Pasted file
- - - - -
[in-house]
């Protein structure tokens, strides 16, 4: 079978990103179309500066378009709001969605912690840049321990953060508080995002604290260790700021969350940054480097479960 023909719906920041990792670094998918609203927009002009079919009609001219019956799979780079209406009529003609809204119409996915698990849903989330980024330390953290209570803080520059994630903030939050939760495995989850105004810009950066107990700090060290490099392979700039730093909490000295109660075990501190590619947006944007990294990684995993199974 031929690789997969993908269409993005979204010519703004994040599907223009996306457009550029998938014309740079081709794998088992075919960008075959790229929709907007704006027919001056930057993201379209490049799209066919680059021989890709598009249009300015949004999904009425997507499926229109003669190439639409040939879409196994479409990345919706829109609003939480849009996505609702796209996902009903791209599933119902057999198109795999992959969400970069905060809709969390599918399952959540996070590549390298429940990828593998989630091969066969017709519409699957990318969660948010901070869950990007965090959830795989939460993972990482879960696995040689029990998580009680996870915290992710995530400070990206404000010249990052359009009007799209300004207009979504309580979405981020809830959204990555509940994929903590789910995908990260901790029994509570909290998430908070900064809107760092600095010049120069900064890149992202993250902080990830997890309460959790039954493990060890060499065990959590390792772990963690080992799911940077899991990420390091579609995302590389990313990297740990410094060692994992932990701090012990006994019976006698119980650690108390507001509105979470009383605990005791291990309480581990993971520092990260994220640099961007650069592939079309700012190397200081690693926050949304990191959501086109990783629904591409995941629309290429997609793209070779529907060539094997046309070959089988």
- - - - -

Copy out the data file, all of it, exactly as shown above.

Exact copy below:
[in-house]
């Protein structure tokens, strides 16, 4: 079978990103179309500066378009709001969605912690840049321990953060508080995002604290260790700021969350940054480097479960 023909719906920041990792670094998918609203927009002009079919009609001219019956799979780079209406009529003609809204119409996915698990849903989330980024330390953290209570803080520059994630903030939050939760495995989850105004810009950066107990700090060290490099392979700039730093909490000295109660075990501190590619947006944007990294990684995993199974 031929690789997969993908269409993005979204010519703004994040599907223009996306457009550029998938014309740079081709794998088992075919960008075959790229929709907007704006027919001056930057993201379209490049799209066919680059021989890709598009249009300015949004999904009425997507499926229109003669190439639409040939879409196994479409990345919706829109609003939480849009996505609702796209996902009903791209599933119902057999198109795999992959969400970069905060809709969390599918399952959540996070590549390298429940990828593998989630091969066969017709519409699957990318969660948010901070869950990007965090959830795989939460993972990482879960696995040689029990998580009680996870915290992710995530400070990206404000010249990052359009009007799209300004207009979504309580979405981020809830959204990555509940994929903590789910995908990260901790029994509570909290998430908070900064809107760092600095010049120069900064890149992202993250902080990830997890309460959790039954493990060890060499065990959590390792772990963690080992799911940077899991990420390091579609995302590389990313990297740990410094060692994992932990701090012990006994019976006698119980650690108390507001509105979470009383605990005791291990309480581990993971520092990260994220640099961007650069592939079309700012190397200081690693926050949304990191959501086109990783629904591409995941629309290429997609793209070779529907060539094997046309070959089988």